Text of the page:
BLOOD BROTHERS: MARCH ON ELECTRIC CHILDREN (2002)
1) Birth Skin/Death Leather; 2) Meet Me At The Water Front After The Social; 3) March On Electric Children!; 4) New York Slave; 5) Kiss Of The Octopus; 6) Siamese Gun; 7) Mr. Electric Ocean; 8) Junkyard J. Vs. The Skin Army Girlz/High Fives, LA Hives; 9) American Vultures.
Apparently, this stylistically similar follow-up to Adultery is based around some sort of allegorical «story», probably influenced in equal parts by the local comic book department and listening to way too many schizophrenia-oriented records of the avantgarde persuasion. There is a ʽMr. Electric Oceanʼ who personifies media and exploitation, a ʽSkin Armyʼ consisting of zombified nincompoops, and other equally colorful personages and collectives that are impossible to properly assess without consulting the liner notes, because not even Professor Higgins would be able to decode a single word by simply listening to these «songs».
Musically, the band members themselves insisted that the album was altogether a little more complex than its predecessor, but this is hard to confirm outside of the fact that many songs make better use of the «quiet / loud» alternation this time — for instance, ʽJunkyardʼ and especially ʽSiamese Gunʼ let you fully appreciate the talents of Morgan Henderson on bass (they are not unique, but you do acknowledge that he is quite professional), while ʽMr. Electric Oceanʼ, first time in the band's career, opens with a pop-punk riff that is quite easily and quickly imprintable in one's brains (fortunately, the start of the screaming is delayed until that happens).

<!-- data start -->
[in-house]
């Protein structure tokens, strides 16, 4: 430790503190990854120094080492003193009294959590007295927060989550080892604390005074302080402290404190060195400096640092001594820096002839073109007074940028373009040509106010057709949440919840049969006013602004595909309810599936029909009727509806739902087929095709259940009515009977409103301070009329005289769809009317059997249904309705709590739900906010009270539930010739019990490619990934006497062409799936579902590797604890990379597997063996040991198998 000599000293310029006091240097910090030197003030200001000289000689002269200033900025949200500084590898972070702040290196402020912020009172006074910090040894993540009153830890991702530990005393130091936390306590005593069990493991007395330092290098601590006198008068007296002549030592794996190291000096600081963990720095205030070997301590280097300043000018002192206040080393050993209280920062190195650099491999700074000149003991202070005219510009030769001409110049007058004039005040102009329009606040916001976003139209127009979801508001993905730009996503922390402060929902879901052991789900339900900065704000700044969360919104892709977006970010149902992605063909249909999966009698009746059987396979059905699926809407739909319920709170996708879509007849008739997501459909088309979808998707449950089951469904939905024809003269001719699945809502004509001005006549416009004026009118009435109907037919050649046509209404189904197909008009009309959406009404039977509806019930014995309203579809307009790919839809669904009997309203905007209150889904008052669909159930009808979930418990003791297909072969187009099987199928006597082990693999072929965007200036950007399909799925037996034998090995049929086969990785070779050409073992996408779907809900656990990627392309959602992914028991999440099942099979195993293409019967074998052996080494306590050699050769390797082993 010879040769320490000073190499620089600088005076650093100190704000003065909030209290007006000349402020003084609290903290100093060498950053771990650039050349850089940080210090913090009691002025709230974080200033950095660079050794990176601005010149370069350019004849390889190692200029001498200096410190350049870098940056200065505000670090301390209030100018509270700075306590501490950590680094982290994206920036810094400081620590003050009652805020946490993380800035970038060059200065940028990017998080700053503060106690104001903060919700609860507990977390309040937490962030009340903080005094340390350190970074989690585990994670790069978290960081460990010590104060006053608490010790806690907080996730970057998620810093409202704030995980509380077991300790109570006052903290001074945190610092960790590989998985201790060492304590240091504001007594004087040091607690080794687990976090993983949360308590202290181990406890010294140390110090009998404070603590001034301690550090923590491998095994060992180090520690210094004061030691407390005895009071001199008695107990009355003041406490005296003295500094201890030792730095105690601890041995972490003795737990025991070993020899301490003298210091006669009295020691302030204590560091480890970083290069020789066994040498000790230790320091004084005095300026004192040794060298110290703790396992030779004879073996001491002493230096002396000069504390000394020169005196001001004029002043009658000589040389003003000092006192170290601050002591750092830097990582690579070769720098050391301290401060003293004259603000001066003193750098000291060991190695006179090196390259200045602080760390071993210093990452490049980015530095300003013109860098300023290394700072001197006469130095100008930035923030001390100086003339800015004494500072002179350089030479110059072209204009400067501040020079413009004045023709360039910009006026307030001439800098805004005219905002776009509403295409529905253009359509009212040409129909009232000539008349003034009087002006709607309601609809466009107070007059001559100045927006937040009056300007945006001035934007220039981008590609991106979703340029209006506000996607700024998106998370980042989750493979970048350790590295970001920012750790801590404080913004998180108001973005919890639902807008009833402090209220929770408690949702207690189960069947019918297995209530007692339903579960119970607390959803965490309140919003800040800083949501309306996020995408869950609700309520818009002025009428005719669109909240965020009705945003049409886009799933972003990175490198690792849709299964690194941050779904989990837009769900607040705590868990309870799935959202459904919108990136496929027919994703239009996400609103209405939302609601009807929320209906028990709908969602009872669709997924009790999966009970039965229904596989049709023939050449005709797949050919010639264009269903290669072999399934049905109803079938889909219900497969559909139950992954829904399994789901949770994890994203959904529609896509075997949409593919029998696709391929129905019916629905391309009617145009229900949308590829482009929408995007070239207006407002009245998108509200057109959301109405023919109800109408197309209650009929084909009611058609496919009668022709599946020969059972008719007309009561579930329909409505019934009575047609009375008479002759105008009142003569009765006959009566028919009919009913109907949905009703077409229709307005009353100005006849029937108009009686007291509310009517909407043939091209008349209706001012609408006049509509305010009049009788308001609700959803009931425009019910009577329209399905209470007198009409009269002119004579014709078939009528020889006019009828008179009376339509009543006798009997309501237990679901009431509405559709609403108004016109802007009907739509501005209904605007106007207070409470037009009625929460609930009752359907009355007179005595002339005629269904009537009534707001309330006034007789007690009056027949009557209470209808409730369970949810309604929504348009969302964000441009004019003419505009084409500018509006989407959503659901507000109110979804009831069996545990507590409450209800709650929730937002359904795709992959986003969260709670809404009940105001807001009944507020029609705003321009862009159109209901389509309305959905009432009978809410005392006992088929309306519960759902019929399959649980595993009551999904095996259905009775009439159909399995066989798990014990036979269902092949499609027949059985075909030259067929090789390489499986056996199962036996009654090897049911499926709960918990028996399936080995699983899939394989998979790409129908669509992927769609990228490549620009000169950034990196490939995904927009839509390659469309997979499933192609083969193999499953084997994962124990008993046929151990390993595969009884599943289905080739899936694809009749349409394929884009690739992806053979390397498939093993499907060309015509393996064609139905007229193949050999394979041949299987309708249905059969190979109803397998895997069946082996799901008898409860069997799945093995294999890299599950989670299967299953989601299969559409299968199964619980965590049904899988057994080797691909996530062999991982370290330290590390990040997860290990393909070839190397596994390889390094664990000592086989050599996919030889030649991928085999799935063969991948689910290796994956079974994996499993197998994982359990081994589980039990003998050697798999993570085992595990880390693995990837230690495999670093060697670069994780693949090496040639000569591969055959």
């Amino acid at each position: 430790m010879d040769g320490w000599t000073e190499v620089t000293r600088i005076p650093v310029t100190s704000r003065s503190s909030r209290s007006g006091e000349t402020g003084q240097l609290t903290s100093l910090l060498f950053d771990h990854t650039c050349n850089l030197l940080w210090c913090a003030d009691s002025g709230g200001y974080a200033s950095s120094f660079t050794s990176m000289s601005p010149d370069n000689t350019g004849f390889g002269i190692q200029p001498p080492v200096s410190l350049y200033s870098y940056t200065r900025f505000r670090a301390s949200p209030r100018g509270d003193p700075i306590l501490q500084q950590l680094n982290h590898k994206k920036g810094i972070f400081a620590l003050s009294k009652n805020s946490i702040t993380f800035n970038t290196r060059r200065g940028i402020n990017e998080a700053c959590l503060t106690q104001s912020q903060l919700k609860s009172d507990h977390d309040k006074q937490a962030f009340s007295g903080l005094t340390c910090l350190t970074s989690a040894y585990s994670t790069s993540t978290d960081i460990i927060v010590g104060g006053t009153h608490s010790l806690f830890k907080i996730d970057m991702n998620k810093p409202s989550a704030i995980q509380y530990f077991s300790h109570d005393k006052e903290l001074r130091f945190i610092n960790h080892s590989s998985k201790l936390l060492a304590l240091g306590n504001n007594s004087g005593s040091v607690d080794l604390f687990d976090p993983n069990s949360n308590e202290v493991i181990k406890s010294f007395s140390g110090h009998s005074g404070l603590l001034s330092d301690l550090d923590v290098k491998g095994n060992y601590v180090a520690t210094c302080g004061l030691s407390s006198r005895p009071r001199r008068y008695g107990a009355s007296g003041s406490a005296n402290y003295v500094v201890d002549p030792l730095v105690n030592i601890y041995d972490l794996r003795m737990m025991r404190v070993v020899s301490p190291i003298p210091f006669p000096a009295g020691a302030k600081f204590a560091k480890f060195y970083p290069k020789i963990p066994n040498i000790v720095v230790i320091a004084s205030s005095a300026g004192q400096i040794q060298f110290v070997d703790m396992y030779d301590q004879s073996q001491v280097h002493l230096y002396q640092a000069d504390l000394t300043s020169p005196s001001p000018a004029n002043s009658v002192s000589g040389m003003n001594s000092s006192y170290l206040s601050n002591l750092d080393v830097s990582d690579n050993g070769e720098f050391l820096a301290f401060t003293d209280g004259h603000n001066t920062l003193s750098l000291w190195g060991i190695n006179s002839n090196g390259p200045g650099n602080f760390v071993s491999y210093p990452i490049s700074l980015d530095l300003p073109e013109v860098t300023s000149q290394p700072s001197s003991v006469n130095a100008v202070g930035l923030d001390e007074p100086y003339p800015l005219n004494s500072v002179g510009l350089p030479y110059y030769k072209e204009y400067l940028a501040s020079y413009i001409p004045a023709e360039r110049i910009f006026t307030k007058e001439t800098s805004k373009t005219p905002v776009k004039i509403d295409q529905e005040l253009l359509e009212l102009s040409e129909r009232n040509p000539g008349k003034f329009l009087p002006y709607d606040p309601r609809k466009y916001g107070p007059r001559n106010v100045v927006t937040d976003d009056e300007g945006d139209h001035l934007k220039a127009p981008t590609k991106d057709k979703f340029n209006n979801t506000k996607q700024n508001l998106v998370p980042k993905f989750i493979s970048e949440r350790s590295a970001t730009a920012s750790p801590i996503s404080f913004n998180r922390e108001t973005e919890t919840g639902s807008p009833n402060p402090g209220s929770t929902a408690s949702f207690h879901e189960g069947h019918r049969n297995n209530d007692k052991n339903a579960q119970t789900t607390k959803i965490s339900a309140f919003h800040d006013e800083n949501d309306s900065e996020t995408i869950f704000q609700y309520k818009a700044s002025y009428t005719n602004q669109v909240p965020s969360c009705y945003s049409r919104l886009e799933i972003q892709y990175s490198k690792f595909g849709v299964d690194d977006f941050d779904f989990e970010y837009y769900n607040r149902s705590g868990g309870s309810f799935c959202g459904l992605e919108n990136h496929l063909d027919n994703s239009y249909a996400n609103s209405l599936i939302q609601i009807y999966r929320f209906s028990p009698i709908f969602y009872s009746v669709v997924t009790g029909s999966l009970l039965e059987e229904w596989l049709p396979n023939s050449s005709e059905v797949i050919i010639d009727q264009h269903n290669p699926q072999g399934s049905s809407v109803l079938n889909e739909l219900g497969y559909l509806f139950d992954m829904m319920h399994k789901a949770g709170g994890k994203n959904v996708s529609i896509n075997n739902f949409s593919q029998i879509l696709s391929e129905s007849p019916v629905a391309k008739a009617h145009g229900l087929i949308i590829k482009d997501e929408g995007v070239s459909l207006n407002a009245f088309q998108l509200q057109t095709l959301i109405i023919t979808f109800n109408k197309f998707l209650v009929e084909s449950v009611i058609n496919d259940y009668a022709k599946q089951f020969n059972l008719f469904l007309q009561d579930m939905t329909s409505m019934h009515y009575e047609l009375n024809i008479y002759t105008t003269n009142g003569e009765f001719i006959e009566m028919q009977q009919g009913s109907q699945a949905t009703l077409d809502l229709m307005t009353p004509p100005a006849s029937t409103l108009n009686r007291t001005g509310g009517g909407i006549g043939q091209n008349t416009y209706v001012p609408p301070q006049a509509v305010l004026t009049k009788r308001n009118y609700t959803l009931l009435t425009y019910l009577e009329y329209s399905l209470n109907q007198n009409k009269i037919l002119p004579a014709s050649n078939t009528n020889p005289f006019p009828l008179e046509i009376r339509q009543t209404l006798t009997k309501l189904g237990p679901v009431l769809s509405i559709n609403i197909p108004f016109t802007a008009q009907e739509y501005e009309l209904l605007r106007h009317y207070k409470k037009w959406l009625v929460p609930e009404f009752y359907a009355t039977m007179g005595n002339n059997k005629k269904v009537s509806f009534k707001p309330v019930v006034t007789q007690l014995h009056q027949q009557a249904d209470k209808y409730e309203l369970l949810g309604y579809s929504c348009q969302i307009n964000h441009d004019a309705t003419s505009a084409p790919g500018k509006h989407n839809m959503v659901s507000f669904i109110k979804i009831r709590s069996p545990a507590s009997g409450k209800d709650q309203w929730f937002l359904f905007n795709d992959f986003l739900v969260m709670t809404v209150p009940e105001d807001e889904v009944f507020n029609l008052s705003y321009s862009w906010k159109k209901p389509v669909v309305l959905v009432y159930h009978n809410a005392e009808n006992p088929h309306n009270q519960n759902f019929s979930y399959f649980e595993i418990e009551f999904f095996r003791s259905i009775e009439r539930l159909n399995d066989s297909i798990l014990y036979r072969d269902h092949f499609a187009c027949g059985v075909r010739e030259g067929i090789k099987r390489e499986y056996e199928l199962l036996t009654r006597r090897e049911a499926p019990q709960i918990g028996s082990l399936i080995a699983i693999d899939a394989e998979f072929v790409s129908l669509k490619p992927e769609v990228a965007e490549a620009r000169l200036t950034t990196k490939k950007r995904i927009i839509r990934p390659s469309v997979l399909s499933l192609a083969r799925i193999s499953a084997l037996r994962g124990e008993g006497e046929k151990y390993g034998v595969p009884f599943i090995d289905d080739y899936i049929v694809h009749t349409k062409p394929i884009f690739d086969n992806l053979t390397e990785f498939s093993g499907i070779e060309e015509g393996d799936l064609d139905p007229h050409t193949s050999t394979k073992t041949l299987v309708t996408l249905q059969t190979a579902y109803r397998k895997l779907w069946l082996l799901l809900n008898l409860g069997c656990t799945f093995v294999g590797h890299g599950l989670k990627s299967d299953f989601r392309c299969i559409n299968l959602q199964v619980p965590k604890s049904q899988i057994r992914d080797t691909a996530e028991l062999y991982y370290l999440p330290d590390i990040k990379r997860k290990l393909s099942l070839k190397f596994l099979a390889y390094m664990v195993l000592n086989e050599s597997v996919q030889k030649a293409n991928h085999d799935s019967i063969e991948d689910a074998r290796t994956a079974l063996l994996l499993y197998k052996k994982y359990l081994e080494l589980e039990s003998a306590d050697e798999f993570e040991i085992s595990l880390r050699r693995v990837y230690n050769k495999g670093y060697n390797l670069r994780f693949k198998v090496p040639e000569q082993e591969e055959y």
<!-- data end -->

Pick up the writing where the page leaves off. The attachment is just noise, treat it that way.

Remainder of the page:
Other than these «cosmetic» differences, pretty much nothing can be said about the record that would not also apply to its predecessor — same hyper-energetic, crazyass tempos, same mix of hardcore, math-rock, and thrash-metal elements, same madhouse-style vocals, same moods and attitudes on each single song. The only exception is ʽAmerican Vulturesʼ: apparently, the idea was to include something «different» for the album coda at least, so the band divert themselves by hauling out a piano and gruesomely sodomizing it, which is fairly consistent with the madhouse image — most likely, this is exactly what the patients of a heavy-security asylum would have done with the unfortunate instrument, too. Oddly enough, the chorus to ʽVulturesʼ, screamed out in unison as if the «singers» were all part of some Clockwork Orange universe, is the catchiest thing on the entire record — there is something sadistically seductive about the lines "you're married to the vultures, I don't want to laugh until you're dead".
But on the whole, the flaws here remain the same as the virtues: the addition of «quiet» passages is a welcome move, yet there are still too few of them to save the poor layman's ears from the incessant wall of noise and the never-ending screamo vocals that always obscure, never emphasize the band's technical prowess and instrumental creativity. Only a very select few listeners, possibly with unique peculiarities of their hearing nerve channels, will be able to easily look past this obstacle — I am unable to do that, and, despite acknowledging the musical merits, cannot honestly reward the guys with a thumbs up. At least Adultery had the additional value of a «novelty» project; but turning the «novelty» into a repetitive «formula» is hardly a good idea.
Curiously, the reviewer over at AMG called the album «something you'll find yourself singing over and over again as you plan to throw yourself out a window» — a thoroughly misguided description, the way I see it, since (a) singing even a few songs here just once will, most likely, cause irrepairable damage to your vocal cords, so do at least make sure you have some Strepsils lying around; (b) these guys ain't no Cure or Joy Division, so the only thing you might be planning to throw out the window would be your stereo system — actually, quite an appropriate gesture to commemorate the end of these 24 minutes.
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